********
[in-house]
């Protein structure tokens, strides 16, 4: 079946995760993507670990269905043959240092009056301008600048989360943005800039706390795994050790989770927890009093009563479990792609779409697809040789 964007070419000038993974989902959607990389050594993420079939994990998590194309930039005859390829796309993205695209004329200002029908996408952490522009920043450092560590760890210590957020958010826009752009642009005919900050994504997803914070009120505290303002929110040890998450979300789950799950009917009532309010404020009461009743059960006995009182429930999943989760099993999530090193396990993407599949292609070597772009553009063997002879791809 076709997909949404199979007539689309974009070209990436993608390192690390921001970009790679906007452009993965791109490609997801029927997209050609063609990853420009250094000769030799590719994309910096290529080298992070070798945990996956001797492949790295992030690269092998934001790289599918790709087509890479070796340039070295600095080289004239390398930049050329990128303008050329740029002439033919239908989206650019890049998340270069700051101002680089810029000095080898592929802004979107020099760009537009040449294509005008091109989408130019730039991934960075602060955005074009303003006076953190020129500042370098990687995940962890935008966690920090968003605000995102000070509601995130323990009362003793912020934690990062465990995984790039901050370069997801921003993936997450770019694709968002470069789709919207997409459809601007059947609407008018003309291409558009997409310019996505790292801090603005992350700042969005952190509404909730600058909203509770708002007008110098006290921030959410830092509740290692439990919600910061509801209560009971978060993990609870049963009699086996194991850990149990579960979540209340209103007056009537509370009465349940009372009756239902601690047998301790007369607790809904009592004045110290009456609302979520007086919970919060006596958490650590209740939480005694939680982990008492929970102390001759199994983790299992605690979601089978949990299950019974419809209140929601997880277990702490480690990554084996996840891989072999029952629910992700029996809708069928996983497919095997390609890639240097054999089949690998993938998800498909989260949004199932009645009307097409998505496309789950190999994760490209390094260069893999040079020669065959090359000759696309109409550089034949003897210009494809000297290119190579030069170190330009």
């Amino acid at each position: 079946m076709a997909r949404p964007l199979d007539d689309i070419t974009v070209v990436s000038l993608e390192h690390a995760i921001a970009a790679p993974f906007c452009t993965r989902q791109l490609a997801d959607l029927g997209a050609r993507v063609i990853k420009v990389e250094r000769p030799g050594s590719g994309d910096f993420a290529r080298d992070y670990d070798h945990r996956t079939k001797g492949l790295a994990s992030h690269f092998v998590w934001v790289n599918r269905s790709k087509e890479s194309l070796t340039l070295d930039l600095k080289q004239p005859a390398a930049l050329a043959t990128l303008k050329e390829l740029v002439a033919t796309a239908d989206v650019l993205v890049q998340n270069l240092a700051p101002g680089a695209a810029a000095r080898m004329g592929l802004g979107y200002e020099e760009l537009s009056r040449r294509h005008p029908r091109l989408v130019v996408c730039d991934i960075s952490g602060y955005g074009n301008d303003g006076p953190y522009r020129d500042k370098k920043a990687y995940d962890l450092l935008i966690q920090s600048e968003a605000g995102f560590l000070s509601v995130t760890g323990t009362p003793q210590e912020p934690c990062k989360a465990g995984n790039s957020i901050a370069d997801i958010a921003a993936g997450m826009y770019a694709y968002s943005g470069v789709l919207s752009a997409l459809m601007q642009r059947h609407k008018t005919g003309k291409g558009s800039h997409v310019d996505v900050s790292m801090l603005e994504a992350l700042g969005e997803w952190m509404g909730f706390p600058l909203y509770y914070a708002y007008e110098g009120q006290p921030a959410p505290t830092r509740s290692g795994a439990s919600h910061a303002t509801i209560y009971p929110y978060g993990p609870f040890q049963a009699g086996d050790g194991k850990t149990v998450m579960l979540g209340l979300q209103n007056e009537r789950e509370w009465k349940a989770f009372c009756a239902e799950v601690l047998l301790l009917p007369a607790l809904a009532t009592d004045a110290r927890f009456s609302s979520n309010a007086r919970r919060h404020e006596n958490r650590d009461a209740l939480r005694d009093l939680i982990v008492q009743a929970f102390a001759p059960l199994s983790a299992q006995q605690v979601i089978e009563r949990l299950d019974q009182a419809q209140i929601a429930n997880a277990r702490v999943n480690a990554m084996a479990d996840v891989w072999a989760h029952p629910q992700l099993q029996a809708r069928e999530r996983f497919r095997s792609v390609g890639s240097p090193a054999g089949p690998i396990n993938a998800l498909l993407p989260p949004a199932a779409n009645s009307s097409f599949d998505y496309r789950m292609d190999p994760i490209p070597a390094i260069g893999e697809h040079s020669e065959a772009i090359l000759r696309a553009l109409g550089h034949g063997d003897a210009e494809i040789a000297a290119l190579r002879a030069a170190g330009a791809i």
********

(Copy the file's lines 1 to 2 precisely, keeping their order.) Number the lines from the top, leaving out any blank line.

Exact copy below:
[in-house]
């Protein structure tokens, strides 16, 4: 079946995760993507670990269905043959240092009056301008600048989360943005800039706390795994050790989770927890009093009563479990792609779409697809040789 964007070419000038993974989902959607990389050594993420079939994990998590194309930039005859390829796309993205695209004329200002029908996408952490522009920043450092560590760890210590957020958010826009752009642009005919900050994504997803914070009120505290303002929110040890998450979300789950799950009917009532309010404020009461009743059960006995009182429930999943989760099993999530090193396990993407599949292609070597772009553009063997002879791809 076709997909949404199979007539689309974009070209990436993608390192690390921001970009790679906007452009993965791109490609997801029927997209050609063609990853420009250094000769030799590719994309910096290529080298992070070798945990996956001797492949790295992030690269092998934001790289599918790709087509890479070796340039070295600095080289004239390398930049050329990128303008050329740029002439033919239908989206650019890049998340270069700051101002680089810029000095080898592929802004979107020099760009537009040449294509005008091109989408130019730039991934960075602060955005074009303003006076953190020129500042370098990687995940962890935008966690920090968003605000995102000070509601995130323990009362003793912020934690990062465990995984790039901050370069997801921003993936997450770019694709968002470069789709919207997409459809601007059947609407008018003309291409558009997409310019996505790292801090603005992350700042969005952190509404909730600058909203509770708002007008110098006290921030959410830092509740290692439990919600910061509801209560009971978060993990609870049963009699086996194991850990149990579960979540209340209103007056009537509370009465349940009372009756239902601690047998301790007369607790809904009592004045110290009456609302979520007086919970919060006596958490650590209740939480005694939680982990008492929970102390001759199994983790299992605690979601089978949990299950019974419809209140929601997880277990702490480690990554084996996840891989072999029952629910992700029996809708069928996983497919095997390609890639240097054999089949690998993938998800498909989260949004199932009645009307097409998505496309789950190999994760490209390094260069893999040079020669065959090359000759696309109409550089034949003897210009494809000297290119190579030069170190330009």